The FDA also does not regulate how tea makers decaffeinate their tea — meaning the levels of any chemicals used are not monitored and any residue left over on finished tea leaves is not measured. It’s impossible to know just how much of these additives you are consuming with every cup.
To completely avoid the risks associated with these chemicals, the best course of action is to opt for herbal teas that naturally contain no caffeine.
Are Herbal Teas Healthy?
The specific health benefits of herbal teas will vary depending on their ingredients, but since all are made from plants, they will contain a variety of polyphenols and antioxidants, which have been shown to confer a range of protective benefits.
Consumption of antioxidants has been associated with reduced risk for a variety of ills, and support for overall health. Diets rich in antioxidants may also help to support healthy weight management, a healthy immune system, and healthy blood sugar levels. . Part of a healthy and balanced diet, herbal teas can help to support overall wellness as much as any true tea.
So while you may miss out on L-theanine and epigallocatechin gallate (EGCG) prevalent in true teas, you will still reap the benefits of powerful plant compounds without any exposure to caffeine.
What are the best caffeine-free teas?
Choosing a caffeine-free tea really depends on your flavor preference, time of day and desired health benefits. Below are five recommendations to get your herbal tea collection started. Whenever possible, opt for loose leaf tea over tea bags for better flavor.
It’s also a good source of vitamin C. Phytochemicals called anthocyanins, the same compounds that give blackberries, blueberries, and raspberries their color, are thought to be responsible for hibiscus tea’s heart-healthy properties.
Flavor profile: This flower imparts a tart flavor with some sweet undertones that many find pleasant on its own, but that is also complemented well by a tablespoon of honey. It also makes a divinely refreshing iced tea.
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Good for: Relaxation and calming effects. Chamomile has been shown to help induce feelings of calm, which may be helpful in managing stress or preparing the body for sleep. For that reason it’s best enjoyed at night.
Flavor profile: Loose leaf chamomile tea delivers a soft, floral flavor with a faint fruity note of apple. It’s a very neutral flavor well-suited to its calming properties.
Good for: Digestion and soothing tummy troubles. Ginger is known to help neutralize nausea and supports a healthy gastrointestinal function. Best drunk in the morning to kickstart your digestive system.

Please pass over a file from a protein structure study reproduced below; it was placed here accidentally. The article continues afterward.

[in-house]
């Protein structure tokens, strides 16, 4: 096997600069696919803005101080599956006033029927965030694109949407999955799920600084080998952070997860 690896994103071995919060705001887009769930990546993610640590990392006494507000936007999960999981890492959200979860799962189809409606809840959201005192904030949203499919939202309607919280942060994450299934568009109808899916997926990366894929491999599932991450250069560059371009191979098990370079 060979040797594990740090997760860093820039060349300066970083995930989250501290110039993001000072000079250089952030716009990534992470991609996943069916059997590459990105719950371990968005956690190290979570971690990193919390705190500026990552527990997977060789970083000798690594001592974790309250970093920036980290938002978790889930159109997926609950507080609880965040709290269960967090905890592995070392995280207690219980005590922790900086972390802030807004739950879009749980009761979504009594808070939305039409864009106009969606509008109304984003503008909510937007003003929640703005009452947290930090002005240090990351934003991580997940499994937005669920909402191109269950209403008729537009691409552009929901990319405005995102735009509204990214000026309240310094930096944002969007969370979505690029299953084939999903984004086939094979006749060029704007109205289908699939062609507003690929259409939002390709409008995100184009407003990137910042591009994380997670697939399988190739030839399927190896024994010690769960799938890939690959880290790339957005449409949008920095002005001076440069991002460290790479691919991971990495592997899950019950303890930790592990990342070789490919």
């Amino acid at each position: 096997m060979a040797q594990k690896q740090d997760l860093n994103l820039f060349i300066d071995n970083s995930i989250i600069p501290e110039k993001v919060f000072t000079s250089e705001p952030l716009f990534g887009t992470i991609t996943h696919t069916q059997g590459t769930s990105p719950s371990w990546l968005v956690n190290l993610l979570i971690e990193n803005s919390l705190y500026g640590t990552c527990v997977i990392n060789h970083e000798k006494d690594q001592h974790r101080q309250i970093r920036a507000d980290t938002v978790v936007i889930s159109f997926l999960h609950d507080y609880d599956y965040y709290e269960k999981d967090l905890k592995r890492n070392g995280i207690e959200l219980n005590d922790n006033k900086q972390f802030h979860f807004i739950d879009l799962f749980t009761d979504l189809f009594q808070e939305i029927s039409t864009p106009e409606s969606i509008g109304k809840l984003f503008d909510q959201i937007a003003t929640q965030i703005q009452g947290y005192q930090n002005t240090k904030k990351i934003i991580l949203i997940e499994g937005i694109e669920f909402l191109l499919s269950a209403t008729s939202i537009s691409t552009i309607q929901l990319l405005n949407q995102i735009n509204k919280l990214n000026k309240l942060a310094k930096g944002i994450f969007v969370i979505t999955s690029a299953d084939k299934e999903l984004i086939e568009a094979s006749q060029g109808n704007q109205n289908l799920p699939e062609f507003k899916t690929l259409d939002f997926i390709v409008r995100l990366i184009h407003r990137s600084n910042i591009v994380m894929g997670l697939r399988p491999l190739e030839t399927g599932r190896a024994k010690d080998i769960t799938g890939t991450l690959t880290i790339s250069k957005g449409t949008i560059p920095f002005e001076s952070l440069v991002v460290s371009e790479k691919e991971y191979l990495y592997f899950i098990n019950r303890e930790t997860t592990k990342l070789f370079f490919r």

Flavor profile: A warming spice, ginger has a bit of a kick that pairs well with cinnamon, cardamom and cloves. Look for a caffeine-free chai blend with no black tea to get this cozy combo. Ginger and lemon in another popular combination; lemon’s acidity helps to cut ginger’s spice and make the entire brew a little sharper.
Good for: Focus and alertness. Several studies support the effectiveness of mint in supporting overall cognitive function and brain health, including improved working memory. If you need a little pick me up in the afternoon when that 3 p.m. slump hits, mint may be just what you need.
Flavor profile: This depends on whether you opt for peppermint (a bit spicier and bolder) or spearmint (a tad sweeter and more subtle), but both will pack a clean, fresh menthol punch.
Good for: Rooibos tea is free of tannins and so mild and gentle on the stomach, people in South Africa (where it originates) have been giving it to colicky babies for generations. Rooibos’ biggest claim to fame is its unique antioxidant content. It contains at least two health-enhancing compounds (aspalathin and alpha hydroxy acid) that do not exist in any other natural source that you can ingest. It’s also the only tea that provides quercetin, a powerful weapon against fighting free radicals in the body.
Flavor profile: Rooibos has an earthy, robust flavor reminiscent of vanilla
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A Note on Tea Crystals:
To maximize the health benefits of caffeine-free herbal tea, you may want to check out tea crystals. Throughout the drying, packaging, shipping and even brewing process, tea leaves of all kinds lose some of their antioxidant capacity.
Tea crystals, on the other hand, are made using a cold-brew crystallization process that preserves as many polyphenolic compounds as possible, delivering both maximum health benefits and flavor. These are an ideal option if you don’t have the time or equipment to brew loose leaf tea, or are in the mood for iced tea, and want to get as many of those antioxidants as possible!